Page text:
Jewish law is rooted in the Torah, the first five books of the Bible: Genesis, Exodus, Leviticus, Numbers and Deuteronomy.
Judaism grew out of a covenant between God, Abraham, Abraham’s children and their descendants. Moses, likely born during the late 14th century BC, led the Hebrew slaves out of Egypt, received the Torah from God and taught the people God’s laws.
The main denominations of Judaism are Orthodox, Conservative and Reform.
Jewish people worship at synagogues, and any educated member of the congregation can lead a service. However, a rabbi or cantor usually leads services.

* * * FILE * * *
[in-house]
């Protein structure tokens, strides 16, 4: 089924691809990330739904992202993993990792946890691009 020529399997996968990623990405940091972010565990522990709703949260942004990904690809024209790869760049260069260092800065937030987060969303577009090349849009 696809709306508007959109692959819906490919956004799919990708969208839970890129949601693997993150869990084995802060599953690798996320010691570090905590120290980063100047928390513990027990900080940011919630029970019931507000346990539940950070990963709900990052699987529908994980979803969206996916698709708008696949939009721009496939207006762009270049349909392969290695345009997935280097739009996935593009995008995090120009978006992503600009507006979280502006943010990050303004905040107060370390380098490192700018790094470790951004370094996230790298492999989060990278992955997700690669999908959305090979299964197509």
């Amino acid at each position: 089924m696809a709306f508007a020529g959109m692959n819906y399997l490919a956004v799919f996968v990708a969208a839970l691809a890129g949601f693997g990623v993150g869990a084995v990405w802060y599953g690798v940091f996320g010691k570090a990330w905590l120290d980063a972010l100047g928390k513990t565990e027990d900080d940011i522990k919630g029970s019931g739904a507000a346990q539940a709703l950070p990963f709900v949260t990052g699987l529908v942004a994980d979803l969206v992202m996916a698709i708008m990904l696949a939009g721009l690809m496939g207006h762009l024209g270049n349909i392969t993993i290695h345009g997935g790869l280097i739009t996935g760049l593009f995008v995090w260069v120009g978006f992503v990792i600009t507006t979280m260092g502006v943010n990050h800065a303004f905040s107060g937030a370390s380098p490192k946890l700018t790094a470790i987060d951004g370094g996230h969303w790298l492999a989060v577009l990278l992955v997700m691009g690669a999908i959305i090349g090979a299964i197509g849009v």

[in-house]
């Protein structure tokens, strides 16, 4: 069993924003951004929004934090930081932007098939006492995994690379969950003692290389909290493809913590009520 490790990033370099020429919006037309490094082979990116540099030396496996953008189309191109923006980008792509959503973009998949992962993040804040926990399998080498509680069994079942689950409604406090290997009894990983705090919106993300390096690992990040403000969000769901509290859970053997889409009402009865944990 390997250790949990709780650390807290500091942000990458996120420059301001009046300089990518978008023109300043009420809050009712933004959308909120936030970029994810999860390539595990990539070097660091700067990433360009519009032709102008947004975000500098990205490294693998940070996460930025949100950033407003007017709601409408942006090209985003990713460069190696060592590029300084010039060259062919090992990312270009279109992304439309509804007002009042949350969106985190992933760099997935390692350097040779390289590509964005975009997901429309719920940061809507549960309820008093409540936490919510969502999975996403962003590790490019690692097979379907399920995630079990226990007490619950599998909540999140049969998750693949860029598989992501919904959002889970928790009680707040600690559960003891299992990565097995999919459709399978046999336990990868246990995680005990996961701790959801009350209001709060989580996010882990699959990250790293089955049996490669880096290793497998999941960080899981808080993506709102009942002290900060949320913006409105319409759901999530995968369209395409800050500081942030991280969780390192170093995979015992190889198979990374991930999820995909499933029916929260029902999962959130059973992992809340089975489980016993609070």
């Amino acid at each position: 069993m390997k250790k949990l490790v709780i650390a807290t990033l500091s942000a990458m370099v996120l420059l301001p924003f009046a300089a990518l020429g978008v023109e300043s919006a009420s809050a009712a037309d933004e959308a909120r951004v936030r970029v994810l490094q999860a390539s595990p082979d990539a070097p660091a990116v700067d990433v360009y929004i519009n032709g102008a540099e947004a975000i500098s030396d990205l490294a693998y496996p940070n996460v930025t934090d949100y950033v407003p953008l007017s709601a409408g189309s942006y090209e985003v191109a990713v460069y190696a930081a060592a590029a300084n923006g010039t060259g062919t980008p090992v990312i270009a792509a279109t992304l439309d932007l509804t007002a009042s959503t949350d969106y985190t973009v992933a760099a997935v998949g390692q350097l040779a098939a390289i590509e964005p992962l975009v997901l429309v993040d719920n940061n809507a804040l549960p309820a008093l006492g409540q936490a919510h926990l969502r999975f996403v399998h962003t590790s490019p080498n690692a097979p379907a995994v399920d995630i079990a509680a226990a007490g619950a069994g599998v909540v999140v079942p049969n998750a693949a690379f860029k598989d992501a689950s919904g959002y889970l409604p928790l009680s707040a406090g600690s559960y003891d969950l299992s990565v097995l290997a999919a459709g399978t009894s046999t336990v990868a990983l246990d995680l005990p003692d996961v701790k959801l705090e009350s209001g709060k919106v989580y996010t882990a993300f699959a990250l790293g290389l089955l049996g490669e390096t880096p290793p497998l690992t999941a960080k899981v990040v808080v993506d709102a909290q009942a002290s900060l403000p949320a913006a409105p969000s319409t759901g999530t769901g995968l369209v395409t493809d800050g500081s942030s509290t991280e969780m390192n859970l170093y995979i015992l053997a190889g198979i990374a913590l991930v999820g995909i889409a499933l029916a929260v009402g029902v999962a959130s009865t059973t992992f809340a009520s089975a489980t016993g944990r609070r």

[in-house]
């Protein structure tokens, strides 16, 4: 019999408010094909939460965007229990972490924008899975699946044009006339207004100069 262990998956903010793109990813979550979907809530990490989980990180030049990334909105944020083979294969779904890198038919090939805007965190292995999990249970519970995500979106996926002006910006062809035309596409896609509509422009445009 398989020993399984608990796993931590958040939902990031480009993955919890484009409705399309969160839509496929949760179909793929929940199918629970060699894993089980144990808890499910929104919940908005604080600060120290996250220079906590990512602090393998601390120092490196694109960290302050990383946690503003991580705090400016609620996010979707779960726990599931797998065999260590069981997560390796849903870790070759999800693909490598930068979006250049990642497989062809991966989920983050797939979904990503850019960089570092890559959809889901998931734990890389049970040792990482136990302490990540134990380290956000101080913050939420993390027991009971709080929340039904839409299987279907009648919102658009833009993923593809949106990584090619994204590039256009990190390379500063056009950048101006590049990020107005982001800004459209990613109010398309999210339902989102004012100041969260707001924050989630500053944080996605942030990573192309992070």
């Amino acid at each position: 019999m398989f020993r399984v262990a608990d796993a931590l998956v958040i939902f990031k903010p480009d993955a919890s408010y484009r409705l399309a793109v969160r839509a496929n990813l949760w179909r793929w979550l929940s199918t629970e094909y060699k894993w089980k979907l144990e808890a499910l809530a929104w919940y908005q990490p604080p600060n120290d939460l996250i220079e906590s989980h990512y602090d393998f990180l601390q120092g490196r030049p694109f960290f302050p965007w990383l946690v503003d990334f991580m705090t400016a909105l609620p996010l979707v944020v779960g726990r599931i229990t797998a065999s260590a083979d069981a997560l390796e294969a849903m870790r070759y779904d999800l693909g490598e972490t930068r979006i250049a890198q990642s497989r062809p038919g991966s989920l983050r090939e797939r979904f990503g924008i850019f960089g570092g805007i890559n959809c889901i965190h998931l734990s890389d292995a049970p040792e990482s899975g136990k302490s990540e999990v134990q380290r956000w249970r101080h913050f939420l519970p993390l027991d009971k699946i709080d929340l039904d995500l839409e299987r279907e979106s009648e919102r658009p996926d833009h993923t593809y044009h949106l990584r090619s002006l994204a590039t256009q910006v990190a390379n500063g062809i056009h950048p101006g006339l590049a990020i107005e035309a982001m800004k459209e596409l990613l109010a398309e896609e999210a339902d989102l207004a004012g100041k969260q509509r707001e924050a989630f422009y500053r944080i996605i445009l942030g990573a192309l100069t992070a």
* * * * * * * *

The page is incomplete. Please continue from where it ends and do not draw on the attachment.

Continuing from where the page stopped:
Rabbis are Jewish spiritual authorities, educated at yeshivas, religious seminaries. Rabbis interpret the Bible and present the meaning of Jewish law.
Observant Jews keep kosher, following dietary laws that prohibit the eating of certain foods including shellfish and pork, as well as meals that contain a mix of meat and dairy.
A yarmulke or kippa is a cap worn by Jewish men as well as secular men at religious ceremonies. The custom isn’t rooted in the Bible but evolved out of the belief that God is watching from above.
Kabbalah is a mystical type of Torah study centered on spiritual enlightenment and personal growth.
Shabbat, the Sabbath or day of rest, begins Friday night and lasts until sundown Saturday.
Israel (6,998,000, 46.1%) and the United States (7,300,000, 48.1%) are the two countries with the largest Jewish populations.